In testing, I found my reads were fairly consistent at 3400MB/s with a 4% fluctuation, and write speeds ranged from 2800-3100MB/s for the bigger files. There was some slowdown when I was moving large numbers of small files - as you would when doing incremental backups or copying over your MP3 library, but it was still a lot faster than a hard drive, though not the fastest unit available these days. It is also worth noting that with a maximum operating temperature of 70°C, heat dissipation isn't as high a priority, so in most usages cases you won't even need to buy a heatsink. PS5 users can opt to buy a combined port-cover and heatsink though since it's a lot more cramped in there than in a PC.
One of the best companions to this drive is the SSD Toolbox app that PNY released - free to download from the website - as it gives you all the tools needed to check and monitor the status of the drive, update the firmware as needed, and even securely erase the drive should you find yourself upgrading some time in the future and don't want to risk your data falling into the wrong hands. There are also a few other little gems in there...
One of the biggest failings of hard drives is the way in which they store data. It can become fragmented, increasing read/write times and reducing performance without regular, and often prolonged, maintenance. Because of the legacy of the technology, SSDs are also vulnerable to the same data fragmentation issues so PNY provides, as part of the Toolbox package, an optimisation process that goes a long way towards mitigating this issue. The SSD Optimizer automatically erases data blocks that contain data no longer flagged as 'in use', freeing them up for priority reuse. Using the toolbox regularly ensures your drive runs at peak performance, and due to the speed of solid-state storage and the enhancements provided by the new 3d NVMe architecture, it's a lot less of a hassle. That said, it's still (as far as I can tell after a brief flick through) still a manual process, so perhaps the next step is an on-device automation of this process.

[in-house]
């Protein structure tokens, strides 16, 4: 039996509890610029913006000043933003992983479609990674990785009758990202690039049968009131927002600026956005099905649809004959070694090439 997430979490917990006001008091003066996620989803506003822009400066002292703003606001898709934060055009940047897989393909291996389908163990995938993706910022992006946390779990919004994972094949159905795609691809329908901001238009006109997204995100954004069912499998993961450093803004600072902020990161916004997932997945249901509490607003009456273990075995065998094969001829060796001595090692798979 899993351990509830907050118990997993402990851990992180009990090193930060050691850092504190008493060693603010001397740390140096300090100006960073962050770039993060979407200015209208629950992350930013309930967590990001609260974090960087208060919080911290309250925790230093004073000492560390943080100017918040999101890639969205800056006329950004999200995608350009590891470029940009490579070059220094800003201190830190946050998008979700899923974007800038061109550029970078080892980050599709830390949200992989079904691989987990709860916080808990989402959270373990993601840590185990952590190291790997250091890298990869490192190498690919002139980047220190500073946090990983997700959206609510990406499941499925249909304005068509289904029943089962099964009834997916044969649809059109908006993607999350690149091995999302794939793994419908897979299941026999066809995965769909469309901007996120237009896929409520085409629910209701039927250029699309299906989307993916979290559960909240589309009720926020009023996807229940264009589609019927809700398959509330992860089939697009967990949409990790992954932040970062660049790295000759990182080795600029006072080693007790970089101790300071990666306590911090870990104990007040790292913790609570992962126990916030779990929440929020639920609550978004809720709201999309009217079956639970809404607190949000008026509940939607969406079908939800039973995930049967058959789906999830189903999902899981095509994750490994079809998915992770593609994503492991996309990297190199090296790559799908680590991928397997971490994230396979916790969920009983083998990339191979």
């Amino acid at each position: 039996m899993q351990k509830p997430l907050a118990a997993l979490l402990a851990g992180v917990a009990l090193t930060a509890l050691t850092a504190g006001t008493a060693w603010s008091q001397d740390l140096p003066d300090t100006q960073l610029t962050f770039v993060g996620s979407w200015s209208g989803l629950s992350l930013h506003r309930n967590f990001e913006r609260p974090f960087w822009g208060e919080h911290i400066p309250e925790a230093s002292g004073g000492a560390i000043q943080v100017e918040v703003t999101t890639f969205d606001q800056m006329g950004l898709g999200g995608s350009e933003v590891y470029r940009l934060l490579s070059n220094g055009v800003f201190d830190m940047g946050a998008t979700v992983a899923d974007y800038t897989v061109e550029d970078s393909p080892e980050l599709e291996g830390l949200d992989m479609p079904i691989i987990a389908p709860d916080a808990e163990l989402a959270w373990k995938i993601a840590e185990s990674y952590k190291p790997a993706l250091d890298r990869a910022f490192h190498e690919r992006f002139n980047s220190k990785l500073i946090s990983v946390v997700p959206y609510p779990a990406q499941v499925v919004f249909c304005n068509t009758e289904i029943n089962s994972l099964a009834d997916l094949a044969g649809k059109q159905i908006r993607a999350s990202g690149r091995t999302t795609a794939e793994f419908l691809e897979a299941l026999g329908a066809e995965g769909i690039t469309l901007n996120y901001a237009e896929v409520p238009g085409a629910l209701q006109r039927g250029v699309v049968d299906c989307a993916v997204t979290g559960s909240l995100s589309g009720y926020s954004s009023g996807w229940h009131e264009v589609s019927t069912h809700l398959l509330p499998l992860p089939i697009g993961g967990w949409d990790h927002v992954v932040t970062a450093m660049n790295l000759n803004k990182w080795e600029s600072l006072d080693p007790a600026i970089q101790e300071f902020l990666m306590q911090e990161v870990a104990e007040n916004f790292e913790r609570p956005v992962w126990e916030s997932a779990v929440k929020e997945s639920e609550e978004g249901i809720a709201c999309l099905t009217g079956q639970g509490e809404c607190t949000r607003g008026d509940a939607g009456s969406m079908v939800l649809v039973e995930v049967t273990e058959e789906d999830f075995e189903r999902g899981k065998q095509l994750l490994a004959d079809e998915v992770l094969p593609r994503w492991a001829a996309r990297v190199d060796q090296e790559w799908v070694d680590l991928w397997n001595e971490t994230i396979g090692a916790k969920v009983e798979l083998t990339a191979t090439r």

While this device is marketed towards the PS5 community, it's a sure-fire win, and a reasonable must-have, for the PC community as well. With most of the better motherboards out there now sporting at least one M.2 slot, the days of hard drives are rapidly dwindling. I made this device my primary boot drive, and the performance increase was, frankly, incredible. It's almost as though I have a brand new PC, despite the test rig being built using almost all the parts from the old workstation - I had only to source a new motherboard since the old system was running on a MoBo that didn't have an M.2 port. I should point out that the performance boost is realistic in this case because the old system was running off a 1TB PNY SSD - so it's still an apples-to-apples comparison in almost every regard. The PNY website states that this unit requires at least Win 7, and is not suitable for Linux or Mac operating systems, but with Windows 11 now installed on the system, it's running ultra smoothly so rest assured it's also Win11-ready.
Overall, for the price, this is actually a pretty worthwhile option to consider for most usage scenarios. Only the direst of gamers or professionals who push such high volumes of data around that even a slight increase in performance becomes significant will need to look beyond this range. The 1TB unit that I tested has a retail price of around $250, though if you look around for the best deals you can actually find them for under $200 but those retailers' sites have reported that stock is not always available. It seems that good deals go just as fast as this unit does.